Stories
Slash Boxes
Comments

SoylentNews is people

posted by Fnord666 on Saturday April 04 2020, @03:43PM   Printer-friendly
from the thus-spoke-Schneier dept.

Security and Privacy Implications of Zoom - Schneier on Security:

Over the past few weeks, Zoom's use has exploded since it became the video conferencing platform of choice in today's COVID-19 world. (My own university, Harvard, uses it for all of its classes. Boris Johnson had a cabinet meeting over Zoom.) Over that same period, the company has been exposed for having both lousy privacy and lousy security. My goal here is to summarize all of the problems and talk about solutions and workarounds.

In general, Zoom's problems fall into three broad buckets: (1) bad privacy practices, (2) bad security practices, and (3) bad user configurations.

Privacy first: Zoom spies on its users for personal profit. It seems to have cleaned this up somewhat since everyone started paying attention, but it still does it.

Now security: Zoom's security is at best sloppy, and malicious at worst. Motherboard reported that Zoom's iPhone app was sending user data to Facebook, even if the user didn't have a Facebook account. Zoom removed the feature, but its response should worry you about its sloppy coding practices in general:

"We originally implemented the 'Login with Facebook' feature using the Facebook SDK in order to provide our users with another convenient way to access our platform. However, we were recently made aware that the Facebook SDK was collecting unnecessary device data," Zoom told Motherboard in a statement on Friday.

Finally, bad user configuration. Zoom has a lot of options. The defaults aren't great, and if you don't configure your meetings right you're leaving yourself open to all sort of mischief.

Zoom is a security and privacy disaster, but until now had managed to avoid public accountability because it was relatively obscure. Now that it's in the spotlight, it's all coming out. (Their 4/1 response to all of this is here.) On 4/2, the company said it would freeze all feature development and focus on security and privacy. Let's see if that's anything more than a PR move.

Previously:
(2020-04-02) Elon Musk's SpaceX Bans Zoom over Privacy Concerns
(2020-03-28) Now That Everyone's Using Zoom, Here Are Some Privacy Risks You Need to Watch Out For
(2020-03-27) School Quits Video Calls After Naked Man ‘Guessed’ the Meeting Link
(2020-03-23) Work from Home Pwn2Own Hackers Make $130,000 in 48 Hours from Windows 10 Exploits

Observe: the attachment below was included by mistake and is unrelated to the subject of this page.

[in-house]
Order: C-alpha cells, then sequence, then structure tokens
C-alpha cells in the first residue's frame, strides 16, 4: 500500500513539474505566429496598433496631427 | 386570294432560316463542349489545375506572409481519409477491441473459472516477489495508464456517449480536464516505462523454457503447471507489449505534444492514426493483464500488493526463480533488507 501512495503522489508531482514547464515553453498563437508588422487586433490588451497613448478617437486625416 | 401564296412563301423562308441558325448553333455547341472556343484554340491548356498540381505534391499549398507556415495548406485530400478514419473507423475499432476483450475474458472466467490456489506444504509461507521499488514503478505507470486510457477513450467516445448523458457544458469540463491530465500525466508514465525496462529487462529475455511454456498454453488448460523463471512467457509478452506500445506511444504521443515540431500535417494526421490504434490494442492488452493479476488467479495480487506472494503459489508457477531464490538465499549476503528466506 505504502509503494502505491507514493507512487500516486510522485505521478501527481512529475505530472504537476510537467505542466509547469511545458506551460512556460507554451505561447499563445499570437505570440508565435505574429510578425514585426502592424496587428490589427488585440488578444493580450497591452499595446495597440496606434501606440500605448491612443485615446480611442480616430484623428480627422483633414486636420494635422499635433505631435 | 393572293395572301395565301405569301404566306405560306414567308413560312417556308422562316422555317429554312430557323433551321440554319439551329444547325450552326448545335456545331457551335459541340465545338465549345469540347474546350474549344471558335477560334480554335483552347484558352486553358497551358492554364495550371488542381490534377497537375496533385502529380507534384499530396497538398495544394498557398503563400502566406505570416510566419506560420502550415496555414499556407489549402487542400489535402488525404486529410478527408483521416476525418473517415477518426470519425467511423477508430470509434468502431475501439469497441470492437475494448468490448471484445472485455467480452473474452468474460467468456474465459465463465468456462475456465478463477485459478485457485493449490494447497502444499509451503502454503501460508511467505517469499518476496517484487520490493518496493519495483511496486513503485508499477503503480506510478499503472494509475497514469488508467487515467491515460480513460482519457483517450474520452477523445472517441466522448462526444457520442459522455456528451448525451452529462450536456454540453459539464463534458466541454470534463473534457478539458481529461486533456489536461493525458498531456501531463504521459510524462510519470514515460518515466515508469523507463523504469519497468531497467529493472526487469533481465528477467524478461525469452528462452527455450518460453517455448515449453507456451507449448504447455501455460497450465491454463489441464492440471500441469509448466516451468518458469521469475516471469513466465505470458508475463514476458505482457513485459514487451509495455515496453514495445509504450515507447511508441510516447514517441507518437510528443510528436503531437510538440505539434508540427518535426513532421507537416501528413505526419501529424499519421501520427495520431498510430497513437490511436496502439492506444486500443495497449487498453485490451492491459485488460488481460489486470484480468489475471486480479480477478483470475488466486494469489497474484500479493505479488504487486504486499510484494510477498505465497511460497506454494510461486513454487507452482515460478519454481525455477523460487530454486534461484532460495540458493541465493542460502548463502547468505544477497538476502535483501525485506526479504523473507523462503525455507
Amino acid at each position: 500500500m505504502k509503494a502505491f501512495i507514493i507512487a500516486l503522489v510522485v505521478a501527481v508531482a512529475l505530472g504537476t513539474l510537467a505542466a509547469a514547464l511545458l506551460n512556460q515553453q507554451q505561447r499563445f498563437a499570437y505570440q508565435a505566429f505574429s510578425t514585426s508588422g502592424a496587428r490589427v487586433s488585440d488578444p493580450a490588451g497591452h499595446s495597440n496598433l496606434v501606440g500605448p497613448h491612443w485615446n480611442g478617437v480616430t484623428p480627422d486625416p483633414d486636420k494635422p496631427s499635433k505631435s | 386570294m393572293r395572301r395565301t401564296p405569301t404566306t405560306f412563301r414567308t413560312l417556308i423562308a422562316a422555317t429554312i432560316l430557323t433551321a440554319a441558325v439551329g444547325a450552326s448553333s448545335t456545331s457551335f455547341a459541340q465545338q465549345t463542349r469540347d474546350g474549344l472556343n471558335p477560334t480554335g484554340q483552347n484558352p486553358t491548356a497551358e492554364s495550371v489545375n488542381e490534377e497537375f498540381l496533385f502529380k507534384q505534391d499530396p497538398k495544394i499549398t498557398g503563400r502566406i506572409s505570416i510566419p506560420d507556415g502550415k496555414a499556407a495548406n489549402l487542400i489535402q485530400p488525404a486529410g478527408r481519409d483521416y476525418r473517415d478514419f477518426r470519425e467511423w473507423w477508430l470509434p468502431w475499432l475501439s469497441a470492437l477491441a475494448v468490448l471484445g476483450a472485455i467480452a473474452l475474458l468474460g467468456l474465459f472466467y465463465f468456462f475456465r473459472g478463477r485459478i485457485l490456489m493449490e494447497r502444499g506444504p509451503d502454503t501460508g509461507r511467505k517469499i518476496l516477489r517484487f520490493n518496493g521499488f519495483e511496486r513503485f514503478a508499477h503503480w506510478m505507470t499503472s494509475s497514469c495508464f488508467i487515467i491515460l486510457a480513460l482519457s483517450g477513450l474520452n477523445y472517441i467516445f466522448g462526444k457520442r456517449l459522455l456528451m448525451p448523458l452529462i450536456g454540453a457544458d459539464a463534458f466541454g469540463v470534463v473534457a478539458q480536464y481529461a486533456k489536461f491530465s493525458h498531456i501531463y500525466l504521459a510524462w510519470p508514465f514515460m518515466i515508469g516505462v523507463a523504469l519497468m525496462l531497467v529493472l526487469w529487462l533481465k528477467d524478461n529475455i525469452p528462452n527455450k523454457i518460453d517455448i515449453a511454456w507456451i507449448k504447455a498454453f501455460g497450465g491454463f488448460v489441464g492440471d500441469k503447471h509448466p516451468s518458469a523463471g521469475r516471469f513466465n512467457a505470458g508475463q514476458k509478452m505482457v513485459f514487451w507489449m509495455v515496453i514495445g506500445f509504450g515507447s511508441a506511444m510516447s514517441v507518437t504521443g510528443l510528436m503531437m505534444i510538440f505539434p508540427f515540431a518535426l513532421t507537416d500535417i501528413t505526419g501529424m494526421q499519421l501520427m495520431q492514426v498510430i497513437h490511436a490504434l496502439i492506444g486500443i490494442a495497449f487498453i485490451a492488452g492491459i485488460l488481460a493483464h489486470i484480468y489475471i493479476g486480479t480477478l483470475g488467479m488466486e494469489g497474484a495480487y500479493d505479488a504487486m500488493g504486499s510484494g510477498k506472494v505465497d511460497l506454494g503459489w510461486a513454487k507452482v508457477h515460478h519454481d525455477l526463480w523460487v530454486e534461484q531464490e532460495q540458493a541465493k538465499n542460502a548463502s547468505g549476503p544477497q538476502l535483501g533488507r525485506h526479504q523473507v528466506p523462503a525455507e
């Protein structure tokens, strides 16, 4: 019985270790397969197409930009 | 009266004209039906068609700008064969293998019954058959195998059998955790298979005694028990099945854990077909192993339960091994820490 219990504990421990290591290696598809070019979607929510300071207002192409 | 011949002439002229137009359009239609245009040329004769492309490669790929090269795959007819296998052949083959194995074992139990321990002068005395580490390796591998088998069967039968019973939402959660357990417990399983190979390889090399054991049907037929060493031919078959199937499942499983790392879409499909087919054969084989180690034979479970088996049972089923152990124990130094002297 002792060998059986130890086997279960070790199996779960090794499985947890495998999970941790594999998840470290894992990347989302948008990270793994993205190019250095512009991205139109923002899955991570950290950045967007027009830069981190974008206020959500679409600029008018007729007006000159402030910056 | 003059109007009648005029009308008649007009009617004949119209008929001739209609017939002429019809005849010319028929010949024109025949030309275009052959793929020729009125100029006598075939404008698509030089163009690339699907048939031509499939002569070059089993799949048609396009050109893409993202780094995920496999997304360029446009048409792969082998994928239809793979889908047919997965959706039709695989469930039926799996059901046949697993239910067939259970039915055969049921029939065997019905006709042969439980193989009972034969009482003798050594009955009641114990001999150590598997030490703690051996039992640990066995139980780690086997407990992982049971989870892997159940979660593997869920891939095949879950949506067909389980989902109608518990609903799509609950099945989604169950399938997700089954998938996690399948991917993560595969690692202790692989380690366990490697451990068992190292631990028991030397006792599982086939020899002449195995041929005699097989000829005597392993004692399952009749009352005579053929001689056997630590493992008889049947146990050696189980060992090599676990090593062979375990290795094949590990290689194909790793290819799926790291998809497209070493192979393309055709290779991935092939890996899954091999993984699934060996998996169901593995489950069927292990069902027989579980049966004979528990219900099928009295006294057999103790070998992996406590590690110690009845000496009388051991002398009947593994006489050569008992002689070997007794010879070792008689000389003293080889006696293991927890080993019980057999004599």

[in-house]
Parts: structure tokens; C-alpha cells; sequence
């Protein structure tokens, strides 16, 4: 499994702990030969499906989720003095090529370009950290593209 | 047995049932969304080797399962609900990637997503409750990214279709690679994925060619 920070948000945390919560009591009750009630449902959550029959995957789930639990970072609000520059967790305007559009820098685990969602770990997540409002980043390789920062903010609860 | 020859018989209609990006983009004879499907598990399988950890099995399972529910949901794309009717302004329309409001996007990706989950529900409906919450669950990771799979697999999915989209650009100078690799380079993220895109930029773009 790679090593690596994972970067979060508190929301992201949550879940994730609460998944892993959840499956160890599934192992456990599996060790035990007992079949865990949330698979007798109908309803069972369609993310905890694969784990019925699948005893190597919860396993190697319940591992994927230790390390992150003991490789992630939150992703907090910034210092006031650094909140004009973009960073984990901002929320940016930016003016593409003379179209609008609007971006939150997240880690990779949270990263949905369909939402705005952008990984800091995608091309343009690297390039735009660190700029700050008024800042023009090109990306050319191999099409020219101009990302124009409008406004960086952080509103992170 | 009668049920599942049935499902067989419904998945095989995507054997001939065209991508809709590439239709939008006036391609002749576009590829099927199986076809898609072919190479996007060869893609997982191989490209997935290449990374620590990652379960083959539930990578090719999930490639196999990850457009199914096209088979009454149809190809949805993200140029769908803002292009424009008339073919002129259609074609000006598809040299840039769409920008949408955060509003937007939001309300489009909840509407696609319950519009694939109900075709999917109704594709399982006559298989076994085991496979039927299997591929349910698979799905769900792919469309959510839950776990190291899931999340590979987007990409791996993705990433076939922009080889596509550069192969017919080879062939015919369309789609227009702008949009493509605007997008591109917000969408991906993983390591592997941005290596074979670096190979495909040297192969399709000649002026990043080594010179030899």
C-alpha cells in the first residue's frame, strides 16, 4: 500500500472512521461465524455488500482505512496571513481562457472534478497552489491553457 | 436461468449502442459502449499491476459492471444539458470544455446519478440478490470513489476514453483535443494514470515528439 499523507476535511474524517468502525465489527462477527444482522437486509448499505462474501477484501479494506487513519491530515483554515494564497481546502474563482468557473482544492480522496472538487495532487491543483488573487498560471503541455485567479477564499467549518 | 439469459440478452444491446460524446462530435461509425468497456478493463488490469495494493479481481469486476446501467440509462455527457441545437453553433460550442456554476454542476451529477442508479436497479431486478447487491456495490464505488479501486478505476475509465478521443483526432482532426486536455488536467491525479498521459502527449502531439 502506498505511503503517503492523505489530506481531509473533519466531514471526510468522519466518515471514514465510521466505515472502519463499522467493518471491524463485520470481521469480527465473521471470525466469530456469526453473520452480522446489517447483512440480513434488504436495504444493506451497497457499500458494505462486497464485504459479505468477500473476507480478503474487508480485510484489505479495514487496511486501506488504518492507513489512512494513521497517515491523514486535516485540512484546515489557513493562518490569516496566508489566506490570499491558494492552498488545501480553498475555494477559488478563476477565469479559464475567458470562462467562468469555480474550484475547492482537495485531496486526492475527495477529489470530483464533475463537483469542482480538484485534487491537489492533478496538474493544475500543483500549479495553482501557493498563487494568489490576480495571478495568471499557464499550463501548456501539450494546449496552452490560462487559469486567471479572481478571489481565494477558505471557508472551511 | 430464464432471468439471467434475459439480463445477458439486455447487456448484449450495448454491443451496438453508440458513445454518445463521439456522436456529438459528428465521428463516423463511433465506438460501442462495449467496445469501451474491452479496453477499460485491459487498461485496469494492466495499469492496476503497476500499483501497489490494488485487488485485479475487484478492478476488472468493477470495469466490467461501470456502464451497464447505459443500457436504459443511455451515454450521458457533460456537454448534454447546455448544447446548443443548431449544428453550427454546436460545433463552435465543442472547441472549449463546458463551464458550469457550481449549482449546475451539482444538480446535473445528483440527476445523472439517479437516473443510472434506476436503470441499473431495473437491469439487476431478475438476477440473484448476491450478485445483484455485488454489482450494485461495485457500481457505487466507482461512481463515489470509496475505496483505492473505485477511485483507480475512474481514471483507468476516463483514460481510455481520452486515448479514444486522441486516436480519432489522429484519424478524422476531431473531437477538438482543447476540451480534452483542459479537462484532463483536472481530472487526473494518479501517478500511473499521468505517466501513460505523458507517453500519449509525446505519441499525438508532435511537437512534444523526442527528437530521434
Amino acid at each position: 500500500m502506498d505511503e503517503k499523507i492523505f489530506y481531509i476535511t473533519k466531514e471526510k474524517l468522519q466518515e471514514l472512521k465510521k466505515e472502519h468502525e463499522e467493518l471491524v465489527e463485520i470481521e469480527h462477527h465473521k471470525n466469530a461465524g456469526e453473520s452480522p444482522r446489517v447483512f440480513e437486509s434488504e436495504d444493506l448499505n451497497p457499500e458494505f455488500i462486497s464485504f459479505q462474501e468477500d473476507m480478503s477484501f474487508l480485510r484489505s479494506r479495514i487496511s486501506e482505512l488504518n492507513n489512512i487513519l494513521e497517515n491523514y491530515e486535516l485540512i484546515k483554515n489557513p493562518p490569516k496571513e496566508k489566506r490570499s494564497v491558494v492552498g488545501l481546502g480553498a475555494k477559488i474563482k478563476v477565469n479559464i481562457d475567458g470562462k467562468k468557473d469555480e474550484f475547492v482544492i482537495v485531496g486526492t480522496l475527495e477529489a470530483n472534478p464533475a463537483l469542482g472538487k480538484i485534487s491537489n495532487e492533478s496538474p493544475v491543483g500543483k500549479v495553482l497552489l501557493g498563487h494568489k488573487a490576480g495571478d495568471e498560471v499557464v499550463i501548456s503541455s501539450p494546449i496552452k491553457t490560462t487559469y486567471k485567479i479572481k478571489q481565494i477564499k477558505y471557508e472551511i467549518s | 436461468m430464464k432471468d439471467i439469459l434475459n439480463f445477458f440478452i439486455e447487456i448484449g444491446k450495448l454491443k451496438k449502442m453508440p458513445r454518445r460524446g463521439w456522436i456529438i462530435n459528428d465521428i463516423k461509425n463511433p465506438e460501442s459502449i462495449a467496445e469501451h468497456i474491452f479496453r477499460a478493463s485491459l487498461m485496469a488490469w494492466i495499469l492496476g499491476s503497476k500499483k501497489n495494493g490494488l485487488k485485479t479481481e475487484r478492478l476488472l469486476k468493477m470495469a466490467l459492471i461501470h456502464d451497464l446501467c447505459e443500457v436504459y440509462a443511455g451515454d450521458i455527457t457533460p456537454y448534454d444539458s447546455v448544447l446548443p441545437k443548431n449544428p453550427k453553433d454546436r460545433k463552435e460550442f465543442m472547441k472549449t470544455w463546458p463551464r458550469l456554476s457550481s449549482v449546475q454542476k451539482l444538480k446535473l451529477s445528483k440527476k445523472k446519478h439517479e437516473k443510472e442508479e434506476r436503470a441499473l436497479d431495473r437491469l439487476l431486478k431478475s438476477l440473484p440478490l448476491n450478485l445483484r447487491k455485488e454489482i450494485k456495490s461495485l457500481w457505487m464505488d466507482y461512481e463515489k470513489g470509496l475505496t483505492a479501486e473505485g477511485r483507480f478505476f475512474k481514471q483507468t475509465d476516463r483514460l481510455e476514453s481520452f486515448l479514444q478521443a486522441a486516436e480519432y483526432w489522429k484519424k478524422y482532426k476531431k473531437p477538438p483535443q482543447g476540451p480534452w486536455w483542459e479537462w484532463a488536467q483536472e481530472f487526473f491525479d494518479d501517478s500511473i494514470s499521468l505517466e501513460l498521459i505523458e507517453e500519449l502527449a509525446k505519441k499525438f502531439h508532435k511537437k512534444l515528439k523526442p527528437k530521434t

(2020-03-21) Homeschooling Resources
(2020-03-14) Student Privacy Laws Still Apply if Coronavirus Just Closed Your School


Original Submission

 
This discussion has been archived. No new comments can be posted.
Display Options Threshold/Breakthrough Mark All as Read Mark All as Unread
The Fine Print: The following comments are owned by whoever posted them. We are not responsible for them in any way.
(1)
  • (Score: 4, Funny) by Anonymous Coward on Saturday April 04 2020, @04:00PM (1 child)

    by Anonymous Coward on Saturday April 04 2020, @04:00PM (#979048)

    Wait until the next release of systemd which has videoconferencing built in. Poettering's already got the audio driver written.

    • (Score: 0) by Anonymous Coward on Sunday April 05 2020, @02:26AM

      by Anonymous Coward on Sunday April 05 2020, @02:26AM (#979242)

      Oh yeah, I can't wait, systemd - Now featuring GNU/LINUX

  • (Score: 0) by Anonymous Coward on Saturday April 04 2020, @04:00PM

    by Anonymous Coward on Saturday April 04 2020, @04:00PM (#979049)

    The concepts were too old, they died of COVID infection.

  • (Score: 4, Interesting) by gtomorrow on Saturday April 04 2020, @04:04PM (14 children)

    by gtomorrow (2230) on Saturday April 04 2020, @04:04PM (#979051)

    ...how can this Zoom app (which honestly I'd never even heard of until this global quarantine) can "come out of nowhere"* and have so many active users while "nobody" uses Signal, which has the same functions and has security built in?! Even Whatsapp would be better than Zoom. For Pete's sake, even Skype!